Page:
Chip Scoggins
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A 280-pound nose tackle in football played every second of a four-overtime lacrosse section championship game for Eagan on Thursday night.

Twelve hours later, a girl runner from Hutchinson pulled off a unique track and field double: She won the state title in the longest distance event and then qualified for the finals in a sprinting event — two hours apart — and it was impossible to know which of her performances was more impressive.

High school state tournaments are taking place throughout Minnesota in various sports right now. Teenagers are living out dreams with childhood friends. Medals and plaques are being won. The competition is wildly intense.

Pick a sport, pick a venue, and you are guaranteed to be treated to a wonderful display of physical talent and athletic camaraderie, the best this state has to offer with enough cool stories to fill Lake Superior.

Here are two that I witnessed on back-to-back days: Keenan Wilson of Eagan and Izzy Schmitz of Hutchinson.

Wilson was named first-team All-Metro in football as a senior defensive tackle. He's 6-2 and 280 pounds. He will continue his football career at North Dakota State next season.

He also has played lacrosse since third grade — and he's quite skilled at it. And fast. Not fast for 280 pounds but just fast, period.

"It gets my feet moving," he said.

Defensive linemen are not usually required to do a lot of running. Lacrosse requires a lot of running. Wilson fits right in.

He was one of Eagan's top scorers this season after moving from defense to attacker. He scored a goal in a 9-8 loss to Cretin-Derham Hall in the section final, which went to four overtimes.

Wilson played the entire game — 61 minutes, 30 seconds. He made several long runs to create a shot for himself or a pass to a teammate. He described his style as "bully ball."

"Contact sport," he said, "so I like that."

He found that lacrosse helped his football career in different ways. Conditioning. Quickness. Footwork. Hand-eye coordination.

He reports to NDSU for summer football workouts on Sunday, which meant he would have delayed his arrival had Eagan advanced to the state tournament. Dropping lacrosse this season to focus solely on football never entered his mind.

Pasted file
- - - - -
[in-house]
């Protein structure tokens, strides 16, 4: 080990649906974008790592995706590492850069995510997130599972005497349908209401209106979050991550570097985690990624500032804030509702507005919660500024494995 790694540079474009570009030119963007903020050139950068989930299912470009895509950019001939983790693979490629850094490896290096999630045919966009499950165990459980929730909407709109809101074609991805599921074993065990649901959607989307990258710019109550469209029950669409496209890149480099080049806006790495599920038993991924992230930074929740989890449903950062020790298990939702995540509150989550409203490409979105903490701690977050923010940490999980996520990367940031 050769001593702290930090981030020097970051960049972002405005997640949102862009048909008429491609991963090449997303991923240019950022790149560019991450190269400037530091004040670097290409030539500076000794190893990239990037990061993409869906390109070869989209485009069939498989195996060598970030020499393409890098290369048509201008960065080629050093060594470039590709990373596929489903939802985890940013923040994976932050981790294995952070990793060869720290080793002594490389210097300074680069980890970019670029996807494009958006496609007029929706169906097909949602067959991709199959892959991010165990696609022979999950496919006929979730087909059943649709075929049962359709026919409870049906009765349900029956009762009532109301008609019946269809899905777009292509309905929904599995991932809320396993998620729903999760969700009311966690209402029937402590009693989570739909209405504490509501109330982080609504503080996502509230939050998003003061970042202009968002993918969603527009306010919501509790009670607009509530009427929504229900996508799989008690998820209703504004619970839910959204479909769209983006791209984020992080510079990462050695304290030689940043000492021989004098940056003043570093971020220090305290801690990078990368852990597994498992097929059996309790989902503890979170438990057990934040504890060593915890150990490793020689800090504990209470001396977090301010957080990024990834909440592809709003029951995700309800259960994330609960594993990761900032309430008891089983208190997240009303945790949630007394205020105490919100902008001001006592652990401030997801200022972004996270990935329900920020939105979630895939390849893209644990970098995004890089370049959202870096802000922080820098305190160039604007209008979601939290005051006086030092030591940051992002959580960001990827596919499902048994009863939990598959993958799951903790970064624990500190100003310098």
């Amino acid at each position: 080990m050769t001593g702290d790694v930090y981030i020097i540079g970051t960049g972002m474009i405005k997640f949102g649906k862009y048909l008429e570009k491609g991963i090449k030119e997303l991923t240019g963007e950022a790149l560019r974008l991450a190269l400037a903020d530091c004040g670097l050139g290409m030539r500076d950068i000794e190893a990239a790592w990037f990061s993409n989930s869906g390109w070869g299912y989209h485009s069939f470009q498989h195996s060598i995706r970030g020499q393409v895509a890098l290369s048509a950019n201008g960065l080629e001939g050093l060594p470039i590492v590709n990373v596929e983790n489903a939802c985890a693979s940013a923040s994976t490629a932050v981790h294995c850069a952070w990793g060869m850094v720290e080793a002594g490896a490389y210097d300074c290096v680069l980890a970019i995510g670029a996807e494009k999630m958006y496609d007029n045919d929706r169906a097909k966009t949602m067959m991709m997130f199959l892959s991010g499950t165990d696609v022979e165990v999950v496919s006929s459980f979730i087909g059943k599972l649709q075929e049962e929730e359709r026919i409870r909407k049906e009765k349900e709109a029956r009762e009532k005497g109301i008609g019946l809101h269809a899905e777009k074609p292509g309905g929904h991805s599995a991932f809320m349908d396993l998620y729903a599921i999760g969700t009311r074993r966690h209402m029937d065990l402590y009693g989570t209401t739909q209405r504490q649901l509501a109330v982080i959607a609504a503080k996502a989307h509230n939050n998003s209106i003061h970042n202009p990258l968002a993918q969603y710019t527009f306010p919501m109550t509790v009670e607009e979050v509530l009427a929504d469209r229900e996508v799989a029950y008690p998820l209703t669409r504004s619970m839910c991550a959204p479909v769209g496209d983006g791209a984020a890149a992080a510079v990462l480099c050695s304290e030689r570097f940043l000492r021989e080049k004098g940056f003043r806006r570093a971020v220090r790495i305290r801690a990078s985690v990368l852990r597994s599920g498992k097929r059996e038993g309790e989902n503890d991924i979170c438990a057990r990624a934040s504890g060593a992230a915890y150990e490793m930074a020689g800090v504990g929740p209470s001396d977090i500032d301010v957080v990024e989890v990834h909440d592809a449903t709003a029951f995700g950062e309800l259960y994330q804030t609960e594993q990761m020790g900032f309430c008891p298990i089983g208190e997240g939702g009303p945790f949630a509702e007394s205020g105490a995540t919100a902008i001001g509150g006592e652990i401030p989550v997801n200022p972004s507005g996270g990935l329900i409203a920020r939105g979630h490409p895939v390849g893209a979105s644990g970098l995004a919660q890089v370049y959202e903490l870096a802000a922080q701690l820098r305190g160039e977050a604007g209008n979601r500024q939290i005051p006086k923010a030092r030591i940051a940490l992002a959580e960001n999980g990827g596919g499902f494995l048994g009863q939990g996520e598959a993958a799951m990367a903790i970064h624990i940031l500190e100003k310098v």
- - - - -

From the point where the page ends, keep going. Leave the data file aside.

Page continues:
"This is my family," he said, emotion in his voice after losing a heartbreaker. "A lot of these guys I've known since second grade. We're tight."

Hutchinson's Schmitz competed solely in individual events at the Class 2A track and field state meet, but her schedule presented a contrast in style.

Technically, she's a distance runner, but she set a goal of qualifying for state in three events and since runners are limited to two distance events, she added the 400, which some consider the hardest event in track.

Hutchinson co-head coach Gina Plotz called the 3,200/400 combination "pretty rare." Rarer even for someone to be state meet-caliber as a distance runner and a sprinter.

Schmitz made it look easy.

On Friday, she opened by winning the 3,200 — her first track state title — in 10 minutes, 43.68 seconds, by a margin of 15 seconds.

Schmitz had two hours to recover before her 400 prelims. She hydrated, found shade under a tent and spent time in the cooling mister.

She regularly competes in the 4x400 relay during the season, which gives her less recovery time. Occasionally, at smaller meets, boys and girls run the 3,200 together. That gives her about seven minutes to recover.

"Those races," she said, "it's all guts."

The mile and 2-mile are her main events. The 400 is a bonus. Her goal was simply to make the final. She accomplished that by running a personal-best time (58.72) in the prelims.

"I'm pumped," she said afterward.

Her schedule was even more compacted on Saturday. Schmitz led the 1,600 until the final 200 meters and finished second, less than 3 seconds behind Jordan's Kendra Krueger, who set a Class 2A state meet record at 4:53.90.

Schmitz had roughly 25 minutes before she was back on the track for the 400, a ridiculously short recovery time after her mile race. She placed ninth in the 400.

"I was tired right out of the blocks," she said. "I was just trying to hang on with everything I had to get to the finish line."

The fierce competitor inside her refused to concede. She dug deep and found strength to keep pushing herself to the finish.